Monday morning came early. The girls were out of school for the week, yet they were dressed and ready to hit the vans by 8 am. Their destination: Timpanogos Cave National Monument. Water bottles in hand, they made the steep, 1.5 mile climb rising in elevation over 1,000 feet to the mouth of the caves. They were met by a park ranger who gave them a guided tour of the caverns, pointing out geological features and answering questions. They saw all kinds of colors and formations, and even experienced a moment of total darkness when the ranger turned out the lights to show them what early explorers would have encountered. After winding through the different rooms in the caves, they exited and made the trip back down the mountain.
That evening, after some group therapy and dinner, the girls headed out once more, this time to the Utah Cultural Celebration Center, an outdoor amphitheater in West Valley City. Asante African Performing Arts, a group made up of youths from Africa adopted into Utah homes, put on a fantastic concert with drumming and cultural dancing, tinged with elements of hip hop and jazz.
Tuesday morning was special at LEA. We received a visit from Ryan Innes, a local musician recently returned from being on the fourth season of NBC’s television show, The Voice. The show, a singing competition similar to American Idol, takes contestants into a blind audition, where four musical celebrity judges have their backs to the singer. As the contestant sings, judges can choose to turn around, signifying that they would like to work with the competing artist. Some people never get a single chair to turn around. Some people get one or two. Ryan had a very exciting audition, available to watch here, where all four judges (Adam Levine from Maroon 5, Usher, Shakira, and Blake Shelton) turned around and fought over working with him. He spoke with the girls about his musical career, his experience of being on The Voice, and what has happened to his career since that time. He answered their questions and even performed several songs for them, both originals and cover tunes. It was an educational and entertaining morning.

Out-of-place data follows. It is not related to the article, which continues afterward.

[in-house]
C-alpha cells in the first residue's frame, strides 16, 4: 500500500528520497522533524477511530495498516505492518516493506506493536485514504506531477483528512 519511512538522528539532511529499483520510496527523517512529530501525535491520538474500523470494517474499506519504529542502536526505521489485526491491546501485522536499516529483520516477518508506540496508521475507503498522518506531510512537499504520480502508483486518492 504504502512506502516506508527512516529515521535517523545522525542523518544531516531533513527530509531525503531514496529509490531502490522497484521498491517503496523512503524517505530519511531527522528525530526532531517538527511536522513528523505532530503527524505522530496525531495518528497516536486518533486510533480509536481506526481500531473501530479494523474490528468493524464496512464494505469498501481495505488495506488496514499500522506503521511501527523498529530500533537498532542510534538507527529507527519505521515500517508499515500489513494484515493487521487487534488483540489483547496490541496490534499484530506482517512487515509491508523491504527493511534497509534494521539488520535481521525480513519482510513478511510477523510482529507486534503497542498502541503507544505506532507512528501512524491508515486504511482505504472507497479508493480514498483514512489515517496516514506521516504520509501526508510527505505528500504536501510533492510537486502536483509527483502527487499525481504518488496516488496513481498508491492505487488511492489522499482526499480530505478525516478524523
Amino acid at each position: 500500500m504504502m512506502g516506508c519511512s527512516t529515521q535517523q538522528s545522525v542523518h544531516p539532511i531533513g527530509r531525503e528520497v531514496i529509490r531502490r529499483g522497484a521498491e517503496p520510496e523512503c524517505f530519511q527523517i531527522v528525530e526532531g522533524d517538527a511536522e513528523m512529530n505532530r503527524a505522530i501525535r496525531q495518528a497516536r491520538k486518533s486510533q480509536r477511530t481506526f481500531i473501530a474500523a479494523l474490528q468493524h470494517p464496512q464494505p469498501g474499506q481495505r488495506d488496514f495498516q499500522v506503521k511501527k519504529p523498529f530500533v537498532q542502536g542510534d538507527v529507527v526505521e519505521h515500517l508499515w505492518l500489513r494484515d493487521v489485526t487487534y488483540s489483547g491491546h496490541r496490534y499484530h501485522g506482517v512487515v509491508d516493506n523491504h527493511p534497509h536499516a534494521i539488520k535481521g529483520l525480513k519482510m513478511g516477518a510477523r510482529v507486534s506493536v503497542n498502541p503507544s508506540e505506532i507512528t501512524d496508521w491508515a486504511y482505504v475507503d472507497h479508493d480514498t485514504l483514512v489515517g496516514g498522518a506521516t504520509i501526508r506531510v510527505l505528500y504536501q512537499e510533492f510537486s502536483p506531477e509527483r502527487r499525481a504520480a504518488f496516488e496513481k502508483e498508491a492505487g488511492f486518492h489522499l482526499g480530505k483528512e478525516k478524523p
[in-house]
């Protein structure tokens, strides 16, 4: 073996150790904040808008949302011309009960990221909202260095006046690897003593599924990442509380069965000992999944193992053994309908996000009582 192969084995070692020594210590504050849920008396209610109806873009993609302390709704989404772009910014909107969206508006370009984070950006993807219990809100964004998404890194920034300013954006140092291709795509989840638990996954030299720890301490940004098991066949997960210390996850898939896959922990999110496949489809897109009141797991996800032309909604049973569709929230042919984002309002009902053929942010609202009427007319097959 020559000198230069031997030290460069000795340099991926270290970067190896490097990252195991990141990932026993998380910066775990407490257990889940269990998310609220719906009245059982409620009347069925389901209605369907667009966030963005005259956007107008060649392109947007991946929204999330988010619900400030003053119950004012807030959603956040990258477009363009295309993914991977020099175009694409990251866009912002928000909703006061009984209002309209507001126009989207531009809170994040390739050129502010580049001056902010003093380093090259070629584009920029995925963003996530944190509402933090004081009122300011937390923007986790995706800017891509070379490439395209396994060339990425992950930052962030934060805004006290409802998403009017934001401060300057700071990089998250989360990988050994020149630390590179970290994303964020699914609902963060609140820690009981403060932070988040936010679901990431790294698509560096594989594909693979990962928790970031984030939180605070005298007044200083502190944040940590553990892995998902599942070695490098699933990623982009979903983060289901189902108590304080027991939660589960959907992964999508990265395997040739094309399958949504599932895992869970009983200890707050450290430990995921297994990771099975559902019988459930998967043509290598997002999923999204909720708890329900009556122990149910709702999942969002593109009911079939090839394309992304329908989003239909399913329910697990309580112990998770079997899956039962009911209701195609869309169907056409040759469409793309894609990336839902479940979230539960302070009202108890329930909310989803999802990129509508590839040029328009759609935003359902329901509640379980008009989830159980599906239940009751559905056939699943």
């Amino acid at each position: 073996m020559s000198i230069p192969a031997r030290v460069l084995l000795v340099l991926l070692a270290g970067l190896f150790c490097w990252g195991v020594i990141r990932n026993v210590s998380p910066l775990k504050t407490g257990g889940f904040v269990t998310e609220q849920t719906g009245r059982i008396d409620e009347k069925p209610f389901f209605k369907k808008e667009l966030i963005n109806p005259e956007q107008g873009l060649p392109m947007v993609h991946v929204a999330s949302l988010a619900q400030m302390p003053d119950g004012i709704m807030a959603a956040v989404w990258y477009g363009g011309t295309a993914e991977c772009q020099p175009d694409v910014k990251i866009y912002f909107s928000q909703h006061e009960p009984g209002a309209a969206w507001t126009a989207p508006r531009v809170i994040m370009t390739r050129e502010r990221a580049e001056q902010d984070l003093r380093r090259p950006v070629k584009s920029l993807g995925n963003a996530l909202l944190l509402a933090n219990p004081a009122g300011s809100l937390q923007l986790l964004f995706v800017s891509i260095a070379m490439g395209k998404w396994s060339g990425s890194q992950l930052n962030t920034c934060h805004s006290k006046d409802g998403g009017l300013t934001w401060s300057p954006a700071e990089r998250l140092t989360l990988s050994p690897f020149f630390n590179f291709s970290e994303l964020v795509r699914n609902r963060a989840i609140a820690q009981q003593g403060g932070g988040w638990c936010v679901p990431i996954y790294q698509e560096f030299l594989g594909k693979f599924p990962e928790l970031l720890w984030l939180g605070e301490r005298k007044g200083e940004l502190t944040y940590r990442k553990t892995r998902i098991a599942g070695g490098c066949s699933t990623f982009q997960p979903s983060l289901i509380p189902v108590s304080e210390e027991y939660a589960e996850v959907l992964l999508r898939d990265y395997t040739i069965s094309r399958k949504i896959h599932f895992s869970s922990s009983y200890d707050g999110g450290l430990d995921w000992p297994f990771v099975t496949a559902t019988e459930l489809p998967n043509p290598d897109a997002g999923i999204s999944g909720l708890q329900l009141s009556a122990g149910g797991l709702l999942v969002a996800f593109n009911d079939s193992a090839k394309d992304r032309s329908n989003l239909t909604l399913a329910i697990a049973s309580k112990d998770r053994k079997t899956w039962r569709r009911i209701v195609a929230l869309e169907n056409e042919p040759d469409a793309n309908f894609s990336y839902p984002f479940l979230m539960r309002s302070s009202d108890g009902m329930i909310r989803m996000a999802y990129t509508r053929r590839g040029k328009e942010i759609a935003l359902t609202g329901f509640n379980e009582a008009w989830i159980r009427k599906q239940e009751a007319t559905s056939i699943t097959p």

That evening, the girls started working on their entries for the third-annual LEA chalk art festival. They sketched out their ideas and started roughing them out using chalk pastilles and regular sidewalk chalk. Final judging took place on Thursday, after the girls had some more time to work on their pieces. Awards for categories such as best group piece, best individual piece, most therapeutic piece, best use use of space and most original idea were given that evening.
Wednesday morning, we headed off campus again to The Leonardo, Utah’s museum for science, technology and art. They were hosting a traveling Australian exhibit titled 101 Inventions That Changed The World, featuring an incredible multi-screen production with surround sound and incredible graphics. We also toured other rooms in the museum with hands-on activities related to the exhibit and explored some of the other exhibits from green screen technology to digital painting to environmental projects and more.
That evening, the girls attended a production of the musical How to Succeed in Business Without Really Trying at Bountiful’s Centerpoint Legacy Theater. The next morning was a little more low-key, as the girls continued our chalk art festival, sat in the sunshine, and played music. That evening, we set up a fourteen-foot inflatable cinema screen outside with a projector, sound system, and movie theater popcorn machine. We rented the recently released movie, 42 – The Jackie Robinson Story, and waited for it to get dark. Sadly, sunset also brought a thunderstorm, so the girls moved inside and projected the movie on the wall instead. Due to the storm delay, they finished the movie in the morning.
We enjoyed a full week this past week, and look forward to a few more days off of school coming up in a few days.